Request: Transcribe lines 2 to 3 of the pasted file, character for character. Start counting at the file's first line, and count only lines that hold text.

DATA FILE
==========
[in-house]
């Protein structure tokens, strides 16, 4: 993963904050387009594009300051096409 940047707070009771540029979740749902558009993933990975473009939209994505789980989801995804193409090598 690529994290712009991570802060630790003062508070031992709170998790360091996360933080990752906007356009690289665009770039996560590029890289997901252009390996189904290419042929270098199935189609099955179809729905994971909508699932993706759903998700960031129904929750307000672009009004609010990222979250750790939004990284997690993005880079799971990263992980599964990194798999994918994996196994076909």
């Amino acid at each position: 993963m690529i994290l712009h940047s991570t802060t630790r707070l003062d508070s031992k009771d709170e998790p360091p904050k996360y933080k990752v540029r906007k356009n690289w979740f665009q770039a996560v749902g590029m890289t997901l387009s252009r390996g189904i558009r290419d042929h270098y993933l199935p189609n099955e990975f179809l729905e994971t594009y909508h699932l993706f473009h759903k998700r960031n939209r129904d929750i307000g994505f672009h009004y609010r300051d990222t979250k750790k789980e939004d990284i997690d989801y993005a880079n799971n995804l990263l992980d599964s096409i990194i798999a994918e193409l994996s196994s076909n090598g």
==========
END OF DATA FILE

């Protein structure tokens, strides 16, 4: 993963904050387009594009300051096409 940047707070009771540029979740749902558009993933990975473009939209994505789980989801995804193409090598 690529994290712009991570802060630790003062508070031992709170998790360091996360933080990752906007356009690289665009770039996560590029890289997901252009390996189904290419042929270098199935189609099955179809729905994971909508699932993706759903998700960031129904929750307000672009009004609010990222979250750790939004990284997690993005880079799971990263992980599964990194798999994918994996196994076909």
């Amino acid at each position: 993963m690529i994290l712009h940047s991570t802060t630790r707070l003062d508070s031992k009771d709170e998790p360091p904050k996360y933080k990752v540029r906007k356009n690289w979740f665009q770039a996560v749902g590029m890289t997901l387009s252009r390996g189904i558009r290419d042929h270098y993933l199935p189609n099955e990975f179809l729905e994971t594009y909508h699932l993706f473009h759903k998700r960031n939209r129904d929750i307000g994505f672009h009004y609010r300051d990222t979250k750790k789980e939004d990284i997690d989801y993005a880079n799971n995804l990263l992980d599964s096409i990194i798999a994918e193409l994996s196994s076909n090598g």